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Time: 4:05:01 PM
I hardly know where to begin with the plastic sheeting (actually a big, plastic bag) and the shovel. A body in plastic or the plastic bag together with the shovel pop up all over the place in the network of movies I call "the Fuhrman collection."
In Psycho, the killer wraps the body of the woman he stabs to death in the bathtub shower in the plastic shower curtain and puts the body in the trunk of her car. In Death Becomes Her, Goldie Hawn brings a sheet of plastic and a shovel to the murder scene to bury Bruce (Bruno) Willis' wife. The victim died at the foot of the stairs of a hideous neck injury (see The Smoking Gun Chapter 23:Angel of Death. Search "reporters") and comes back to life. Ghost themes and resurrection themes, by the way, are very big in the Fuhrman collection.
The entire Twin Peaks series revolves around a blond girl whose body is found by a big rock (Rockingham?) wrapped in plastic. The sheriff in that series drives a Ford Bronco. The killer stuffs the body of the plastic-wrapped murder victim's identical twin cousin (her initials are MF) in a golf bag, which he puts in the trunk of his car. When the sheriff sees him driving recklessly (with the body in the trunk), he pulls his Bronco to a sudden stop at an angle to the curb and gets out to question the killer - who happens to be wearing dark leather gloves.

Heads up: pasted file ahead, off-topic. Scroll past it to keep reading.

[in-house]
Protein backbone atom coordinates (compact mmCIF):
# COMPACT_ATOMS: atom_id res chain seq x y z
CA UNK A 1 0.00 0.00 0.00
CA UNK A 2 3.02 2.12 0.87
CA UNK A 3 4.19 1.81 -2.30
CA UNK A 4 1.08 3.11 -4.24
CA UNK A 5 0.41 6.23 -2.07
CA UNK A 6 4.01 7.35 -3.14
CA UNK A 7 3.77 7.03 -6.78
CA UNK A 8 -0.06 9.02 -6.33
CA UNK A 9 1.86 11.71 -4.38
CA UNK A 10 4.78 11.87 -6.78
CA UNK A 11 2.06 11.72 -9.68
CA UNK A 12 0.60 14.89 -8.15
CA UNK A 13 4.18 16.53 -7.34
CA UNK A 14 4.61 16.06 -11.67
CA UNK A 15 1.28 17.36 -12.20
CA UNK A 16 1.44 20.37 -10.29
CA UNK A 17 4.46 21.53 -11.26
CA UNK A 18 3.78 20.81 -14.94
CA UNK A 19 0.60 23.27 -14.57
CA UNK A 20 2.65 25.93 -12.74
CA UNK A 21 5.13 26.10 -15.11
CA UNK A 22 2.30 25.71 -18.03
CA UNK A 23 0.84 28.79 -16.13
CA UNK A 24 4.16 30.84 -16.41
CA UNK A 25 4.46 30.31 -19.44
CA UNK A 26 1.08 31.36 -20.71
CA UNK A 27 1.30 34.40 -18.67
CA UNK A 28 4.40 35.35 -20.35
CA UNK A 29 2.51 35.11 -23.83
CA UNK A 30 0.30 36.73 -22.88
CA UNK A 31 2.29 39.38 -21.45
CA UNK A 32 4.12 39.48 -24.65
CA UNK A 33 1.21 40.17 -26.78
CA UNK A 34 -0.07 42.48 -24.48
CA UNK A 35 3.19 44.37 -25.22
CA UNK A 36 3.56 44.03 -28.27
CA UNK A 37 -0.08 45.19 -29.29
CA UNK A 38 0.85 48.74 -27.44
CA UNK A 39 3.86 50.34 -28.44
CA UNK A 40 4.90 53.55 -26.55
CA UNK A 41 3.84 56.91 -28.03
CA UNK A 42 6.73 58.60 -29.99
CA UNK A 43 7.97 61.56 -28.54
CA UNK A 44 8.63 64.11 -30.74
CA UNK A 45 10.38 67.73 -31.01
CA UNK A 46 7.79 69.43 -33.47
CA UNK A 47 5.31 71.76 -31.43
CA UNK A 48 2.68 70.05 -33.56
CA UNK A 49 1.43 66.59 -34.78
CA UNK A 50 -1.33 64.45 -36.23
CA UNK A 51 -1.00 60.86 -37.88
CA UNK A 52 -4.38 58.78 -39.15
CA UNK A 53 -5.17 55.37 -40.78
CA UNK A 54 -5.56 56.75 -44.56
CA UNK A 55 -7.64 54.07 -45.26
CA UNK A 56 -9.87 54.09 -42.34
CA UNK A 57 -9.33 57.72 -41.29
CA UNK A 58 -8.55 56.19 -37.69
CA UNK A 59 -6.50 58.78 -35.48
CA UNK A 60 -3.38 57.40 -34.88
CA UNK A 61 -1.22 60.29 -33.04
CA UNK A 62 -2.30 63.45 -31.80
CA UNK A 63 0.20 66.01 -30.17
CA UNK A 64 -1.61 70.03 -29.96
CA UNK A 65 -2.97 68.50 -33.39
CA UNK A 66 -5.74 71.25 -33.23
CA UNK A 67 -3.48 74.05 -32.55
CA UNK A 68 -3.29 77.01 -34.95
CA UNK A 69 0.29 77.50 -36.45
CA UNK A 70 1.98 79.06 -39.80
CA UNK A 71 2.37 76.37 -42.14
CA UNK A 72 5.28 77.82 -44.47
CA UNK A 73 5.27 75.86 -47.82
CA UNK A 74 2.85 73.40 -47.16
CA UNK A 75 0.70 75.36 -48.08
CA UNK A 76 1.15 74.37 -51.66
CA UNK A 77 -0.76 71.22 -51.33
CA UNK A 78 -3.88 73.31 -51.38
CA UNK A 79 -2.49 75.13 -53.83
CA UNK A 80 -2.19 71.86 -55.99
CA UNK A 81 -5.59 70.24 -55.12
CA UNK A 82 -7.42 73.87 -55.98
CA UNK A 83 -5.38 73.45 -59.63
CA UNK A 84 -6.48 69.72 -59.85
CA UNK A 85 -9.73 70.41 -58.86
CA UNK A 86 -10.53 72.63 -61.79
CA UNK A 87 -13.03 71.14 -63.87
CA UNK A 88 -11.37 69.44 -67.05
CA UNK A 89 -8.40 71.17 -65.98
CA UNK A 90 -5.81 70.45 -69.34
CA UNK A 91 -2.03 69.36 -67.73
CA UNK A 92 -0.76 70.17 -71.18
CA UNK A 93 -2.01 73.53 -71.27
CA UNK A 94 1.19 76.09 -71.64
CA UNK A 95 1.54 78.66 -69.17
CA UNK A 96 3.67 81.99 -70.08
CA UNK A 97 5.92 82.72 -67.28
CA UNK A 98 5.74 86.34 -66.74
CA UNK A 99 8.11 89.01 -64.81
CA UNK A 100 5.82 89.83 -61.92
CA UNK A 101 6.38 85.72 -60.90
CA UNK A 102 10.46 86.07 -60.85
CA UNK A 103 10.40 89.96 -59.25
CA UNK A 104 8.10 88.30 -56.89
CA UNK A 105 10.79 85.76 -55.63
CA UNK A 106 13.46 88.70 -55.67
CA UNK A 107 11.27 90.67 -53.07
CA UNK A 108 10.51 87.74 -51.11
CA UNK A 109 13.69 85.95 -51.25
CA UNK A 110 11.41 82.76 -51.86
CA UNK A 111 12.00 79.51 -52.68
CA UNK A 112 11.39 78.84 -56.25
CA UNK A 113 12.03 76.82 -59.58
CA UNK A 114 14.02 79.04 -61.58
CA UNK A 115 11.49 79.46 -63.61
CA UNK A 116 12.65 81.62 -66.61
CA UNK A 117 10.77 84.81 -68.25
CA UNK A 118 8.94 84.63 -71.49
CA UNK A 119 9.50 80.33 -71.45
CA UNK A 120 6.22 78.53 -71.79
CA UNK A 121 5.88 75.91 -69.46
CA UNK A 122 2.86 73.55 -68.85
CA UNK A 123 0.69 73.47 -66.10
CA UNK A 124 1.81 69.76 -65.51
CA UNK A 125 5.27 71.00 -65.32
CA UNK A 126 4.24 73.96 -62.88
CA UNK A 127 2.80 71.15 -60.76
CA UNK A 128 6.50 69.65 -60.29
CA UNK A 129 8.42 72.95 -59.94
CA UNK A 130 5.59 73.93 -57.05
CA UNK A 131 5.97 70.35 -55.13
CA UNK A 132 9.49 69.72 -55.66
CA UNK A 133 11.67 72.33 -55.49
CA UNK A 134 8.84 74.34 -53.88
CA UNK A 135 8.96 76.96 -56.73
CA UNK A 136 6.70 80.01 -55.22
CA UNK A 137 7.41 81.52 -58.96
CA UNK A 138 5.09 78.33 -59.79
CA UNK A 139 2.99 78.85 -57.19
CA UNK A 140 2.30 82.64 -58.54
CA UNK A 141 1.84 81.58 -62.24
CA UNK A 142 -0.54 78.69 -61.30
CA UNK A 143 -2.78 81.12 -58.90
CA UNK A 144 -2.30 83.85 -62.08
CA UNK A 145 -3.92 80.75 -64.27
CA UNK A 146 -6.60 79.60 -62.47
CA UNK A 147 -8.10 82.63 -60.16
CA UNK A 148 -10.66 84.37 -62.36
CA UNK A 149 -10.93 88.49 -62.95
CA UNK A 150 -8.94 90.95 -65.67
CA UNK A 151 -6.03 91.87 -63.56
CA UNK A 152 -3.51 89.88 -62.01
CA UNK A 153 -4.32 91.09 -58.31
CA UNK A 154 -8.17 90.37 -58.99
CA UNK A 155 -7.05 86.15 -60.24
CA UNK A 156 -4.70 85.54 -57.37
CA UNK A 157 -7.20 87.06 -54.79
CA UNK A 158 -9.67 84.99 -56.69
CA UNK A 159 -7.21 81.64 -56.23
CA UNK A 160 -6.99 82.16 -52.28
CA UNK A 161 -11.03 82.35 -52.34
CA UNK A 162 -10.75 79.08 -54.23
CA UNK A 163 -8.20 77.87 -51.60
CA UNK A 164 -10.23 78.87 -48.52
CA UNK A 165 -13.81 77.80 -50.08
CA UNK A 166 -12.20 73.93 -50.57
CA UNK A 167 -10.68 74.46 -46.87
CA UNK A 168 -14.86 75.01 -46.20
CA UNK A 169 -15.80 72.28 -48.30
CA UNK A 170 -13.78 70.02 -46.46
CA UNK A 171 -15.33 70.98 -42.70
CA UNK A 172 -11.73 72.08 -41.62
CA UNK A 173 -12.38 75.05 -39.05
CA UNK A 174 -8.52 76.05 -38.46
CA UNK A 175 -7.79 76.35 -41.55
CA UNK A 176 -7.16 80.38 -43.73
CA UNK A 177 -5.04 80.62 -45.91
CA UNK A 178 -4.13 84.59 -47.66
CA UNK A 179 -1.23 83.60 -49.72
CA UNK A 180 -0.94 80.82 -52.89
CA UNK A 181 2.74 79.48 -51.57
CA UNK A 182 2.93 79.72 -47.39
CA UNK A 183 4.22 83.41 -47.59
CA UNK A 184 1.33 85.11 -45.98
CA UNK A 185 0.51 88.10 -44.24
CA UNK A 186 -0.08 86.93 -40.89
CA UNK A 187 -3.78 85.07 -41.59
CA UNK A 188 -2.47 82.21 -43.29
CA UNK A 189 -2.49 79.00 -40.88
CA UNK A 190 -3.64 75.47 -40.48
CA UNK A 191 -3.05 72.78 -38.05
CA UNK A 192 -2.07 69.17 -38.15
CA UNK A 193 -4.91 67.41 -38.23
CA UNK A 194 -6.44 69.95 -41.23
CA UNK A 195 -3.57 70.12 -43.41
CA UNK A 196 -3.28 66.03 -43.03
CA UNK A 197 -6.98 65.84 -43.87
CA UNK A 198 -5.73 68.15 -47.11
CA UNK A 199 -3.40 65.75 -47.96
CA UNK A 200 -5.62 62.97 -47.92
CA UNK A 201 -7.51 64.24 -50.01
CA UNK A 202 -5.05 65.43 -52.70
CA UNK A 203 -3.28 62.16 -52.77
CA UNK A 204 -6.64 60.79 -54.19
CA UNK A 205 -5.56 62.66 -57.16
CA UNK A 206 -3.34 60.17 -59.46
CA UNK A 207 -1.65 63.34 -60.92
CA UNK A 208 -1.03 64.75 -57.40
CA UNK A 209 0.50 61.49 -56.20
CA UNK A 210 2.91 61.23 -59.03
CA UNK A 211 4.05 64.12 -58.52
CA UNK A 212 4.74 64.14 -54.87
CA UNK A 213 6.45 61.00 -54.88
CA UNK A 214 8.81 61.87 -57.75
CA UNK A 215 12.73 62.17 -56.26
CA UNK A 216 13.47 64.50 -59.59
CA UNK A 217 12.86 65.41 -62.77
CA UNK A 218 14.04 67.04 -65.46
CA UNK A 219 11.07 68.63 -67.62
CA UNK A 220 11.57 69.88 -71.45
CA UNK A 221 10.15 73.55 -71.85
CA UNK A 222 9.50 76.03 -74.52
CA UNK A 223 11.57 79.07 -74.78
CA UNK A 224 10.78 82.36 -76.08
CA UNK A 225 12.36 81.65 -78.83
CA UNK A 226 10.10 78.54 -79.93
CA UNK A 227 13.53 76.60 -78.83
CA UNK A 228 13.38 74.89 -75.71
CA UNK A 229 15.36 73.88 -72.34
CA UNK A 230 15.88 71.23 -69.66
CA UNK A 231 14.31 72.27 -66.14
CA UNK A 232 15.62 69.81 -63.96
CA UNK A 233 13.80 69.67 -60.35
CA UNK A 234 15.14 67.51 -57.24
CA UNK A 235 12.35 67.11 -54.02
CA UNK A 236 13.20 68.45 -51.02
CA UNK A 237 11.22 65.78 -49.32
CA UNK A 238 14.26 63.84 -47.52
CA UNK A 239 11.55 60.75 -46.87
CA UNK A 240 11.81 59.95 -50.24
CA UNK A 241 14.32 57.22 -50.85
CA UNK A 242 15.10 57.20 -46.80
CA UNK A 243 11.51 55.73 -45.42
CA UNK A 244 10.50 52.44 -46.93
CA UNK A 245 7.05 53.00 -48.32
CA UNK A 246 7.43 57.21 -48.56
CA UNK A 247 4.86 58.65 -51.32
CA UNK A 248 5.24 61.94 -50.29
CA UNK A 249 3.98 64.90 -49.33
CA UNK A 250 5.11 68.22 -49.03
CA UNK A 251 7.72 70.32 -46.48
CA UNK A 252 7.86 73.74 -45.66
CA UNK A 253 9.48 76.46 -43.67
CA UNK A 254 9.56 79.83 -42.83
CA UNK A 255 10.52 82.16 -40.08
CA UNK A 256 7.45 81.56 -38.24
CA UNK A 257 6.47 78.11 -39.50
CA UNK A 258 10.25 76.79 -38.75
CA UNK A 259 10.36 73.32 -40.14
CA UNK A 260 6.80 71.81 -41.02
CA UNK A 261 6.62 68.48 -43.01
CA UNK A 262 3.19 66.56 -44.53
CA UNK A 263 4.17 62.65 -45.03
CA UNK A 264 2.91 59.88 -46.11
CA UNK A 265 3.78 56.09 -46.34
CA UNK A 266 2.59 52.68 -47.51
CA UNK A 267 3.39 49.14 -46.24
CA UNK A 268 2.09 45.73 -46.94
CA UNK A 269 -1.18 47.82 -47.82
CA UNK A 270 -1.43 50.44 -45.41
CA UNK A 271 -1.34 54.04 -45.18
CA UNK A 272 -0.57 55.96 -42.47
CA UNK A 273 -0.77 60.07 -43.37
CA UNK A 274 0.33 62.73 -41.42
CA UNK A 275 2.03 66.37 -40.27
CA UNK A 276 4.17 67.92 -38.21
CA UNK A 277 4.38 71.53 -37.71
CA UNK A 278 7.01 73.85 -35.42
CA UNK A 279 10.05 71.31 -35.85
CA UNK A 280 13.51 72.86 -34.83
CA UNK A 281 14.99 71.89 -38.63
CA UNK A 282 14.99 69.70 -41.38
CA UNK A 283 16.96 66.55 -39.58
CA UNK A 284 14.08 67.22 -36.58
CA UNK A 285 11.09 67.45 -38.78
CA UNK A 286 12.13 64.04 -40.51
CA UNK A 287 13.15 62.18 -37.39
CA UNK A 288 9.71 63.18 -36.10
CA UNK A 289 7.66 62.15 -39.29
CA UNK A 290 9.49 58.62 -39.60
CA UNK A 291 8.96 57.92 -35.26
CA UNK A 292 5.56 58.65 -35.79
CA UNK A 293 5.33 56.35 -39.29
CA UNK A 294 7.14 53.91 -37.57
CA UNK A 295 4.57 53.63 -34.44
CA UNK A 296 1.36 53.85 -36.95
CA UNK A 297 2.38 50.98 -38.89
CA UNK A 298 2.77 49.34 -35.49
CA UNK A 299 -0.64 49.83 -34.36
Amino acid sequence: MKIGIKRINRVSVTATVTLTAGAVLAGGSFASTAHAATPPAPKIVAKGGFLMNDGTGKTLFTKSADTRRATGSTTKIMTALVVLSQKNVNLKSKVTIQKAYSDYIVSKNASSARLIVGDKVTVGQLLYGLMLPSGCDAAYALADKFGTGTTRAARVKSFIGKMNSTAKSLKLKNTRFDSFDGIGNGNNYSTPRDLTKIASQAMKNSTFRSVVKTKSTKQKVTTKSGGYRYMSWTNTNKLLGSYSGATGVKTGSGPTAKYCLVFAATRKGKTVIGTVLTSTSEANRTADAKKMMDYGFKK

In another scene in the series involving a forensic expert played by Mel Ferrer (MF), the sheriff's deputy (with leather gloves in his pocket) inadvertently makes a big discovery. When MF drives up, he panics and runs to a killer's house dropping a stick in front of the Bronco. He steps on a loose board (with nails in it) and gives himself a bloody nose. When the Sheriff and an FBI man come out to investigate, you see them standing next to a shovel, which stands next to a truck tire. Under the floorboard is a plastic bag of cocaine and a new pair of boots with a distinctive heel.
What Fuhrman did with the plastic and the shovel was a net plus for him. As a detective on the scene who had been off of the case for hours and was "just helping out," it wasn't his job to know what the shovel and the plastic meant. With two gruesome murders to think about, he was simply noting everything that "might" have some evidentiary value. It was the job of Lange, Vannatter and the District Attorney's Office to determine whether they did have any value or not.
All of this fits the pattern of the contrived errors in Fuhrman's notes. It fits the pattern of his observation about the video tape Ghost in O.J.'s VCR and the bubble gum he found that may or may not have meant something. It fits the pattern of Fuhrman's admonition in Murder in Brentwood not to make judgments on the evidence until you had checked it out. He didn't judge the plastic or the shovel. He just wondered about them - as any good detective would have done.
Fuhrman took advantage of Marcia's poor sense of time. He wasn't setting himself up to look foolish. He was setting up O.J. (reinforcing the IMAGE of O.J. as a killer over the long weekend) the RHD detectives (planting the idea that they weren't as thorough as they should have been) and Marcia Clark. They were the ones who looked foolish. Mark Fuhrman came off looking more human (See, I'm not perfect, and I can admit it!) and more competent during the short time he did have control of the investigation. --Jasper